It might be surprising but despite the rise of electronic payments, debit cards and credit cards, checks are still a popular means of payment in the United States. And while cashing a check should be a simple and stress-free experience, depending on the circumstances, it can get complicated.  

You may know the process for depositing checks made out to you personally, but what about business checks? To cash a business check, you’ll need to understand the difference between a personal check and a business check, and the requirements of banks or check-cashing services. Here’s everything you need to know before cashing a business check.

What Is a Business Check?

A business check is a check that’s based on a company’s assets rather than those of an individual person. When you write a business check, the money is pulled from the business banking account and not from the business owner’s personal account. This is a big reason why it’s so important to open a business bank account before you need to deposit or withdraw funds.  

The process for cashing a business check depends on the nature of the check. For example, a payroll check is a type of business check that is written out to an employee. But business checks can also get more complicated than that, especially if they’re written to other businesses. For instance, businesses may use checks to pay suppliers and vendors, or creditors they owe a debt.

The process of cashing a business check will depend on the type of check. Some business checks are easier to cash than others. 

Business Check Cashing vs. Personal Check Cashing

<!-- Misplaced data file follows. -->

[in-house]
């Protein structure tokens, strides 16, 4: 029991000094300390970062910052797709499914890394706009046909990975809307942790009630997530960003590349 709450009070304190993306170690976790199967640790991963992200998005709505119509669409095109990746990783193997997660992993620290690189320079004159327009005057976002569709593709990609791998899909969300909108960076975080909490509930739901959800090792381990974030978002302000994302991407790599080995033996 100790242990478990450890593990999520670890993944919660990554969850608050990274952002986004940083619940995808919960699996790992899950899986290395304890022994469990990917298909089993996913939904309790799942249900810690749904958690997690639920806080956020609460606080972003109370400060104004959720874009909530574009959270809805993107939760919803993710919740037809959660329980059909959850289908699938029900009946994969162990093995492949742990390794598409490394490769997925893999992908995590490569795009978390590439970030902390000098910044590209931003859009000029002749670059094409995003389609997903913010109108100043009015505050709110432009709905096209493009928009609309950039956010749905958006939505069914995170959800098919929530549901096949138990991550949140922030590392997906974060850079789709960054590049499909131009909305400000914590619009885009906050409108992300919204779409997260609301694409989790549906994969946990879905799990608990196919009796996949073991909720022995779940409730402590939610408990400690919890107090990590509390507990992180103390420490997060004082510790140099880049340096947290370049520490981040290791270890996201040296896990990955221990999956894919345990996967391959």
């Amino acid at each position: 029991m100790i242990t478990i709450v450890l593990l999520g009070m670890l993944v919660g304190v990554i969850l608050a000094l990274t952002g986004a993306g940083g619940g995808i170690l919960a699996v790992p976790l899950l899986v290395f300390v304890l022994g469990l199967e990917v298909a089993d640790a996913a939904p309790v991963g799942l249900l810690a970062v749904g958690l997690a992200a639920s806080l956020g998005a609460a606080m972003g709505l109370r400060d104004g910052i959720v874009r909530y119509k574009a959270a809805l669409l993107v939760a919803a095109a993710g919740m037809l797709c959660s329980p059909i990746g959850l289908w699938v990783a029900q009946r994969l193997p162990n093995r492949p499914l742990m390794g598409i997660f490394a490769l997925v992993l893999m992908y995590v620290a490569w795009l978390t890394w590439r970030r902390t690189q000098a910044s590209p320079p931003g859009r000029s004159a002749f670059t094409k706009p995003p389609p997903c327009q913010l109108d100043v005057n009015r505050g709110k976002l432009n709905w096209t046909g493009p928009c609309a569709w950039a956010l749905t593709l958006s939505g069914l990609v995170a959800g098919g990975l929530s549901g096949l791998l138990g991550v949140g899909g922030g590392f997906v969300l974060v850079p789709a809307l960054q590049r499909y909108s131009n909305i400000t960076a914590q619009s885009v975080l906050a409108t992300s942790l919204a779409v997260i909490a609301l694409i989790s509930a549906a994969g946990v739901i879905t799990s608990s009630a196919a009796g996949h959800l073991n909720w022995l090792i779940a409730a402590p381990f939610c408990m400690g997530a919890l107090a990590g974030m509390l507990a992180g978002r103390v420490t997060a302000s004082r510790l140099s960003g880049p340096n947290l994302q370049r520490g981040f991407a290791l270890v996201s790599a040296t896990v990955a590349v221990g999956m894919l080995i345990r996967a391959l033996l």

The main difference between a business check and a personal check is that a personal check is made out to you, using your name. A business check, however, is made out to your small business.

Cashing a personal check should not be too difficult, as long as the check is accurately written out to you in your name. 

Because business checks draw funds from a business account belonging to a company, they can be more difficult to cash. If you are trying to cash a business check, it’s important to understand your options and be prepared for any challenges you might encounter.

Issues You May Face When Cashing a Business Check

Keep in mind that business checks can be harder to cash, even if you’re the owner of the business. This is often the case when the check has been made out to your business rather than to you (as the business owner). You may also face obstacles if the business check is made out to multiple people. This may be the case if the business is owned by more than one person.

It’s worth mentioning that payroll checks are business-specific checks that are excluded from this. Although they are business checks, payroll checks are made out to employees with their personal legal name. Therefore, it can be cashed just like personal checks. 

How to Cash a Business Check